In our last blog post, we talked about the various court cases looking at business interruption insurance policies and the pandemic, including the Supreme Court’s recent ruling on a test case that aimed to offer some clarity for insurers and policyholders. Though their ruling placed some additional burden on landlords and other policyholders, it cleared up several points of contention and offered a better sense of what is and is not covered by most policies.

However, there will still be some inevitable pushback from insurance companies, so it important to know what to look for when looking over your insurance policy. To close out this series, let’s go over some general tips and strategies going forward.

Important Questions About Your Insurance

When looking to determine if you have insurance coverage and the types of losses that it might cover, ask yourself the following questions:1

  • Do you have a business interruption policy?
  • If so, is it a standard ISO policy?
  • What exclusions are there in your policy?
  • What other policies may address losses from the COVID-19 pandemic?
  • Has there been any known or suspected coronavirus contamination in your business premises, in other tenants’ spaces, or in the common areas of your building?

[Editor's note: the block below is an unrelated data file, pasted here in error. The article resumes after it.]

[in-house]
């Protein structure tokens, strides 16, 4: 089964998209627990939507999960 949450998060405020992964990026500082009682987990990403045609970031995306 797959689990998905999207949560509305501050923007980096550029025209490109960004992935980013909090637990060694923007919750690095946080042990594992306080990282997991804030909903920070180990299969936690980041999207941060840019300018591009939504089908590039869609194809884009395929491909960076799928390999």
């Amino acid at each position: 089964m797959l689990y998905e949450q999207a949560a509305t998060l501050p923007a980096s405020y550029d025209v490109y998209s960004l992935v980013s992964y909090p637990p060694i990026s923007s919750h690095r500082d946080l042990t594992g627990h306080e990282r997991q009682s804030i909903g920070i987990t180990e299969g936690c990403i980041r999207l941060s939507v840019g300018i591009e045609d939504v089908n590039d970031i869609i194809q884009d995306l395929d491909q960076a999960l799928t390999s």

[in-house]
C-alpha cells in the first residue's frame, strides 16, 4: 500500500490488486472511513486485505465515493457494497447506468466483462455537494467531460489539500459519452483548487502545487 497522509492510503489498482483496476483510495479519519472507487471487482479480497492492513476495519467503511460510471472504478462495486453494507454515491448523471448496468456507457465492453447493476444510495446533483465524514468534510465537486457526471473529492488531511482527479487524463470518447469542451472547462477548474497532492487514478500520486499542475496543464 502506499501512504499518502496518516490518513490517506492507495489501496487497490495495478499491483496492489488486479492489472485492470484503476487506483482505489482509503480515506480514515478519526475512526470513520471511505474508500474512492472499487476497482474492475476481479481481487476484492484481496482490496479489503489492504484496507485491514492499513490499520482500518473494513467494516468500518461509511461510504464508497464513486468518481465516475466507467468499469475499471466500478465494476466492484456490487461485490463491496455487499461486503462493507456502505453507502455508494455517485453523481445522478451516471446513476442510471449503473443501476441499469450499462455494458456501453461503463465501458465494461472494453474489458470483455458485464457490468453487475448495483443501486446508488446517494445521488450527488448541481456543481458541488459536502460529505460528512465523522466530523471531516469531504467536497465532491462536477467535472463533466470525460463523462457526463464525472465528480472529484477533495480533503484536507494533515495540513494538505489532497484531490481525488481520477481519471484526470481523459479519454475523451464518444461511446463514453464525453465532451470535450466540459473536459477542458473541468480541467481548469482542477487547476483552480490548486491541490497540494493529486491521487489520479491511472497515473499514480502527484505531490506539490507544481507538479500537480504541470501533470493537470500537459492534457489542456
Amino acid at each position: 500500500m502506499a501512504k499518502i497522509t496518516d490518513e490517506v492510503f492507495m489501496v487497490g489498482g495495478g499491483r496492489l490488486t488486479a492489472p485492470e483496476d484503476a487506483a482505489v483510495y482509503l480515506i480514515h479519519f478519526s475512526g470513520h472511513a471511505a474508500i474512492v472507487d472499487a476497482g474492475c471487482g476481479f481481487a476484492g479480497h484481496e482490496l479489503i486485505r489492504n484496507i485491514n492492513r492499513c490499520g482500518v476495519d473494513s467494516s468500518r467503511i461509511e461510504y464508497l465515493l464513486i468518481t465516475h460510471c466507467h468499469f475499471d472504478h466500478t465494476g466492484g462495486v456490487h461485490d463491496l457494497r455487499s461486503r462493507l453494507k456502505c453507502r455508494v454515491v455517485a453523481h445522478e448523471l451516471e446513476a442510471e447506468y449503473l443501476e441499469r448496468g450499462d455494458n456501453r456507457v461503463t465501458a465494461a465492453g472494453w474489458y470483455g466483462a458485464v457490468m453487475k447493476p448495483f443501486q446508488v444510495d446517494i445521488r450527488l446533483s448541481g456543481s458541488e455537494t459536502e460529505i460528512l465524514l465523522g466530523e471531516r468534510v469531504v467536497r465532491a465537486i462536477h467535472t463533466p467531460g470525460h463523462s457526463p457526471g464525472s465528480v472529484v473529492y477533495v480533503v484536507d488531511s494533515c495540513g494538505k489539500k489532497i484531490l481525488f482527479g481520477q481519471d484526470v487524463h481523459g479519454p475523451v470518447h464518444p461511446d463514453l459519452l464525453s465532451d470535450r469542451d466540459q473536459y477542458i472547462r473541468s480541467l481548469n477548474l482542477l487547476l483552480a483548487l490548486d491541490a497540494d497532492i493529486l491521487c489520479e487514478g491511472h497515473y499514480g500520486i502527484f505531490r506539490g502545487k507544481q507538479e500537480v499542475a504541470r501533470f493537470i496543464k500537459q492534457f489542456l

• Have the premises upon which you rely to remain in business closed because of COVID-19 contamination?
  • Have you been ordered to close your business by local, state, or federal authority?
  • Have you incurred expenses in setting up a temporary business location?
  • Did you obtain coverage from a broker, and, if so, what representations did the broker make in regard to what the policy would cover?
  • Are there any potential errors or omissions claim against your insurance broker?

All of these questions are vital to determining whether or not you are protected from the impacts of COVID-19.2 You will need to be able to answer any of these questions if you intend on receiving any assistance from your insurance policy. Additionally, it is important to have any insurance or financial information in a safe yet easily accessible location. Either way, it is crucial for landlords to understand what insurance they have, what it can provide for them, the uncertainty of such provisions, and what they can do in the event that their insurance does not cover them for COVID-19 losses.